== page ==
August 2019 | Farming – It’s easy to gloss over the issues in farming and just say, “Here’s a pretty vegetable.”
I met Kiley while she was working at my local produce store. We chatted and I discovered her passions were farming and photography. So, I invited her to talk about her experiences on her day off. Kiley had set out while living in Oakland, some years ago, to become a farmer. She and her wife moved to Sonoma County and Kiley, who already had a geography degree, completed the Sustainable Agriculture program at Santa Rosa Junior College. She had three jobs on different farms. Each situation ended up being seasonal and had its difficulties.
Kiley “grew up in South Central Los Angeles in the ‘80’s and ‘90’s with limited access to fresh fruits and vegetables. My mom would drive 20-30 minutes to the nearest grocery store that sold anything worth eating. The only reference I had to anyone taking care of their own food were my Mexican and Latina neighbors who were growing vegetables, fruit trees, or had chickens.” (Urban Exodus interview, 2018.)
We began our conversation when I asked Kiley about food and farming.
I’m interested in taking care of basic needs, such as, feeding yourself in a way that’s healthy, also for the planet and for the community. I view this as regenerative work, going for something greater rather than simply sustainable, which to me means the status quo. How do I connect that with people?
Farming forms a nexus where you get to connect with a lot of issues: access to food, land, generational inheritance. Farming also relates to housing, even where farms are located. Who’s going to help maintain the farm? It’s a challenge because, where will your workers live? How do you provide proper wages and charge the true cost of food?
It’s easy to gloss over the issues in farming and just say, “Here’s a pretty vegetable.” I think about all these issues on a daily basis.
There’s a California Farm data base that gives you access to people who have land. I’ve looked at pieces of land where there’s no electricity or water, or the land is in three-quarters shade all day.
I was allowed one-eighth of an acre in my last farm job for a non-profit, in return for educating children in gardening. I started a CSA (Community Supported Agriculture) with fifteen members. The non-profit’s grant ended suddenly, and so did my work.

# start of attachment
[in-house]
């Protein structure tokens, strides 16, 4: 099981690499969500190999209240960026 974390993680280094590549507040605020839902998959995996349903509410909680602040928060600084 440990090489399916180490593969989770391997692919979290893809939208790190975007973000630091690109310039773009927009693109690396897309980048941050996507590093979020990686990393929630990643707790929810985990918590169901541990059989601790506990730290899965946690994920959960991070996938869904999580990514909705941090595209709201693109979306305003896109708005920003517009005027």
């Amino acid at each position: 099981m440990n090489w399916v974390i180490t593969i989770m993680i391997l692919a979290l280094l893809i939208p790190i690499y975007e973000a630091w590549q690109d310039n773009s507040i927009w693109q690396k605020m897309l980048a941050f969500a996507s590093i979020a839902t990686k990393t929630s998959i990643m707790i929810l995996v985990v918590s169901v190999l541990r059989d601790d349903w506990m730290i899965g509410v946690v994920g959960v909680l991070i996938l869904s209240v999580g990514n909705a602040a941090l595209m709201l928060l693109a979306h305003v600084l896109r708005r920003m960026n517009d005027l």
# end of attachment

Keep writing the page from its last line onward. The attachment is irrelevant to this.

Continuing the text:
Last winter was really tough with all the rain. It got harder to pay the bills. There’s no guarantee that a farm will take you back. Working at the produce store is a way for me to step back a little and save some money.
I’m being asked to do some event photography at farms. I get to exercise my arty side, and to overcome my art shame by sharing on Instagram. I wanted to take photography in high school, but my family couldn’t afford a camera. Finally, at age 38, I can afford one! I started sharing these photos on my Instagram account in 2016 thinking they would be part of my farming resume. Now I’m contacted by people who see my photos.
Farming teaches you patience, delayed gratification. You put in all the work and then you have to wait. You need faith that seeds will pop up and you’ll be able to sell your produce.
I experience a sense of freedom being outside in the free-flowing air. Being African American, there’s a lot of pain in farming, going back to our work as slaves. So, it can be seen as something to avoid. We’ve lost a lot of freedom with others telling us what to eat.
When you plant seeds in a row, there’s a connection to the planet, between earth, air, and stars. I’m interested in Biodynamics, the right time to plant…The leaves have antennae to the universe.
Since we talked, Kiley handed in her notice at the store and is making it with an increased demand for her photography and other side-jobs.
You can visit Kiley’s Instagram photos at this link.
This is so inspiring. I have just come in from my garden, with whose plants and birds and insects I am in communication. I feel such love for nature, I hope it spreads beyond my garden to all living beings.
study the masters
like my aunt timmie.
it was her iron,
or one like hers,
that smoothed the sheets
the master poet slept on.
home or hotel, what matters is
he lay himself down on her handiwork
and dreamed. she dreamed too, words:
some cherokee, some masai, and some
huge and particular as hope.
if you had heard her
chanting as she ironed
you would understand form and line
and discipline and order and
Lucille Clifton from Blessing the Boats (2000)